Jasper and the Pot of Water
We all fear accidents – all we can’t do is take reasonable precations. But our pets sometimes outwit us and late last night Jasper flew into a pot of boiling water. When I saw him the next day I explained to the owner that even though the legs looked pretty good, the true extent of the damage might not show up for several days.
The owner was not surprised since, as a cook, he was familiar with burn first aid care. Jasper was bathed in warm (not cold) water initially and repeatedly. Warm water helps stimulate blood flow which leads to long term improvements in healing.
Within 24 hours you can see the swelling starting already:
Initial swelling on the left leg
Irritation and swelling
Regardless of the presentation, we treated for the possibility of very bad burns by starting Jasper on pain medication, antibiotics and topical treatments. Sometimes wrapping a burn can be helpful but it depends on the location and the patient. Jasper did well on his treatments and recovered fully. He was lucky – many of our patients lose toes or worse. It can be very hard to keep their pain under control and to medicate them frequently until the burns are healed.
Take a look at some of the changes to Jasper’s legs over the following weeks:
3 days later the skin is sloughing.
Improvements 11 days after the burn
But now a thick scab is present
The scab is trimmed to prevent a constriction
All healed after 1 full month of care
What is Evidence Based Medicine (EBM)?
It is an applied aspect of clinical epidemiology…??? What that means is that the practice of medicine should be based on valid, clinically relevant research data whenever possible.
The way I like to think of EBM, and why I think it is relevant to my veterinary practice, is that it is a tool to improve my medicine. There is a variety of information “out there” and we need to rank its usefulness. Basically, as Dr. McKenzie described it, EMB creates a pyramid of data with super-duper extensive reviews of all the data on the planet at the top…and what is affectionately known as “In My Experience” at the bottom.
Great! That Makes Everything Easier Right?
Human medicine has oodles of data and studies and reviews of studies and compilations of reviews of studies available to sort through. Veterinary medicine has not so much.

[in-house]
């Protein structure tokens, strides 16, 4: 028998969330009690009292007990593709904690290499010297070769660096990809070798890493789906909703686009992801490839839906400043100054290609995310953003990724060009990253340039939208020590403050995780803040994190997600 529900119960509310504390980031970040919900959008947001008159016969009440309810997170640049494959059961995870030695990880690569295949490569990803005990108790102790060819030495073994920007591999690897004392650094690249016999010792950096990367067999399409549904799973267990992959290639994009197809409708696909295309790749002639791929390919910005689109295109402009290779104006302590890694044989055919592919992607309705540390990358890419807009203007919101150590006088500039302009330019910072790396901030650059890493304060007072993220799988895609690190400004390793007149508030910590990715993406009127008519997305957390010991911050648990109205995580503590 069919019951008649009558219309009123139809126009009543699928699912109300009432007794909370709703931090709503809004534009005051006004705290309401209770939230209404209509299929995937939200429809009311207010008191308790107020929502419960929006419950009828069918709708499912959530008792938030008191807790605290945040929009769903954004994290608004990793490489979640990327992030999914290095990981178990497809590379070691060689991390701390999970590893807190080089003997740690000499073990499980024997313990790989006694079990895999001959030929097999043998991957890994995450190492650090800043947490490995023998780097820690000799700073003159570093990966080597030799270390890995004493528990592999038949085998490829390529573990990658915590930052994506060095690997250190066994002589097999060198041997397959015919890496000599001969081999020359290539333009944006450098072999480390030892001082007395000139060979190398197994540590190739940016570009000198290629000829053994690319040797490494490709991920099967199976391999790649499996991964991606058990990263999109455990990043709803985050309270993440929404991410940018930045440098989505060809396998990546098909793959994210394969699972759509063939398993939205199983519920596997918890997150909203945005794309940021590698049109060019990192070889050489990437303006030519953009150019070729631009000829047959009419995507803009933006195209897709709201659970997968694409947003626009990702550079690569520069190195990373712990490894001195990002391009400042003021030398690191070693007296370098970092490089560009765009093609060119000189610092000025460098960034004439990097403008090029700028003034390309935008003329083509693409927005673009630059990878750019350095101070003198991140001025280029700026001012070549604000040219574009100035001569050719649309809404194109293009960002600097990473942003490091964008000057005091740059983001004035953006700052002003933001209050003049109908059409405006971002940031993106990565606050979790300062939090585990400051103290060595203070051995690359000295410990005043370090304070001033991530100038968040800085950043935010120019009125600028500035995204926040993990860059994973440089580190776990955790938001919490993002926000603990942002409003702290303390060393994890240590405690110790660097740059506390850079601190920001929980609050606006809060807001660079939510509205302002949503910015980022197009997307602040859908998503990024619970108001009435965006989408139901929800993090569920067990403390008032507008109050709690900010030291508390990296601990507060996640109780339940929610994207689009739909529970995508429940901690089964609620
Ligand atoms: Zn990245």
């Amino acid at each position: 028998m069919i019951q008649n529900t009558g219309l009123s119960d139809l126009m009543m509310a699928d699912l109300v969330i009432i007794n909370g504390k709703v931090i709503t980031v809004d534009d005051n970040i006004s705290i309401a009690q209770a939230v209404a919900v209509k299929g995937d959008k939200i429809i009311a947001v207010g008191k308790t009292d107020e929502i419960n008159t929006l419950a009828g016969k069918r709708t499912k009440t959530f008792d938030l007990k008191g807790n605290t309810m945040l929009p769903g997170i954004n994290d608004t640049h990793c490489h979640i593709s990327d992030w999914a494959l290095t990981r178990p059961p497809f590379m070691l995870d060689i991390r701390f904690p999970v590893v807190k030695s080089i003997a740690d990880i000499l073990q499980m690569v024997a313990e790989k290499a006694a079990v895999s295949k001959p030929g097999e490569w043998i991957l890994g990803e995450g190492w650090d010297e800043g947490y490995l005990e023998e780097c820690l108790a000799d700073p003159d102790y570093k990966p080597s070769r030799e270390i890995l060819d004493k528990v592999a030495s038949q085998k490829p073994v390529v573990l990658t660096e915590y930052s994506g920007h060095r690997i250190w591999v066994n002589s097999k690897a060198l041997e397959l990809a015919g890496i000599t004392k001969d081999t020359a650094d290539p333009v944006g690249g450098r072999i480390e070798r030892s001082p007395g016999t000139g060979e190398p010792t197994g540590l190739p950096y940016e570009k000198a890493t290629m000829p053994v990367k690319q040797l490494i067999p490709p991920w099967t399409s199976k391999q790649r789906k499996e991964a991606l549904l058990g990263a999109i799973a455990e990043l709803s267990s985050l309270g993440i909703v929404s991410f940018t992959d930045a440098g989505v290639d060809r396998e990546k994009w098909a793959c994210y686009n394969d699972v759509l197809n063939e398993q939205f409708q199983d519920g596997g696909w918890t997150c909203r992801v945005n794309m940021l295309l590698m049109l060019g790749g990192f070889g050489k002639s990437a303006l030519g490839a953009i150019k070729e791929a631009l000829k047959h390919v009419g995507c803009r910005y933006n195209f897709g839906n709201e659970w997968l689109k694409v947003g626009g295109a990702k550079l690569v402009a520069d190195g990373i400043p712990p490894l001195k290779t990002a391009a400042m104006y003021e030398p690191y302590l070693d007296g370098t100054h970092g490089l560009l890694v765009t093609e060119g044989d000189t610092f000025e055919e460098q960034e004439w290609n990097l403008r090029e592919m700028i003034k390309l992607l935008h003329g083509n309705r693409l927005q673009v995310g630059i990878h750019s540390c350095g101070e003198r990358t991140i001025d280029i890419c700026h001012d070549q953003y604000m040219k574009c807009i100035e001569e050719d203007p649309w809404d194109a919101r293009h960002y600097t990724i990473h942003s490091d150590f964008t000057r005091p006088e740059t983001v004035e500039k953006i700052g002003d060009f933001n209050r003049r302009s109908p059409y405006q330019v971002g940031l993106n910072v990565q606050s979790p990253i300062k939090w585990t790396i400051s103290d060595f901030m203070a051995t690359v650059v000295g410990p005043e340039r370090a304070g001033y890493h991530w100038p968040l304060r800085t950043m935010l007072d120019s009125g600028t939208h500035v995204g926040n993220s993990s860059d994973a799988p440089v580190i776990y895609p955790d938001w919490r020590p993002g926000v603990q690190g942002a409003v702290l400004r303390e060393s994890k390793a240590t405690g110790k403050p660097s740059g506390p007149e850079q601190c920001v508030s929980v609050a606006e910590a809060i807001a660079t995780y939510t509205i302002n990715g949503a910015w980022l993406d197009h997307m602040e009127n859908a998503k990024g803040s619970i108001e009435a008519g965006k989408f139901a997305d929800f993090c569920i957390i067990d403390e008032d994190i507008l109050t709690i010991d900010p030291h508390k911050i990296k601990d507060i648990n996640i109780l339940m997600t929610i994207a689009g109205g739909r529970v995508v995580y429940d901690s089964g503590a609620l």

Exotic veterinary medicine has way less.
Well, How Does EBM Help Then?
Data has to come from somewhere. It may well start with an “In My Experience” which turns into a case report or a case series. Then someone tries to get more information through a study (double blinded is the best!).
Eventually we’ll have enough studies to be able to summarize the data in a great big review.
But until then, EMB reminds us to critically evaluate where our information comes from, not to discard the lower levels but understand they are incomplete.
For more information, check out the Evidence Based Veterinary Medical Association.
Pickle is one lucky little rat. She came in a few days after getting her foot stuck in a vent. Based on the injuries, it looked like a steam burn. A very bad steam burn. The photos are not nice so they won’t be posted.
All of Pickle’s toes ended up falling off, but the foot (and the attached ratty) healed. This was due to a number of factors, but the owner’s dedication was definitely an important one.
What Happened Here?
At Bay Area Bird Hospital we see animals that get better without tons of invasive treatments as well as ones that don’t make it despite everything we tried. We work hard to treat correctly – just enough and not too much but it’s rough not knowing that if we just do treatments x, y and z then each pet will thrive.
Different factors play a role in how and why healing occurs.
- Age – Youngsters, just like human kids, are healing machines while seniors tend to have delayed responses.
- Nutrition – better diets mean the body has better building blocks to repair itself, better resistance to damage or disease and a better immune system.
- Care – How well an owner can respond to their pet’s needs by modifying the environment, paying close attention to changes and treating as recommended can make a significant effect on the overall response.
In the end, prevention is the best medicine.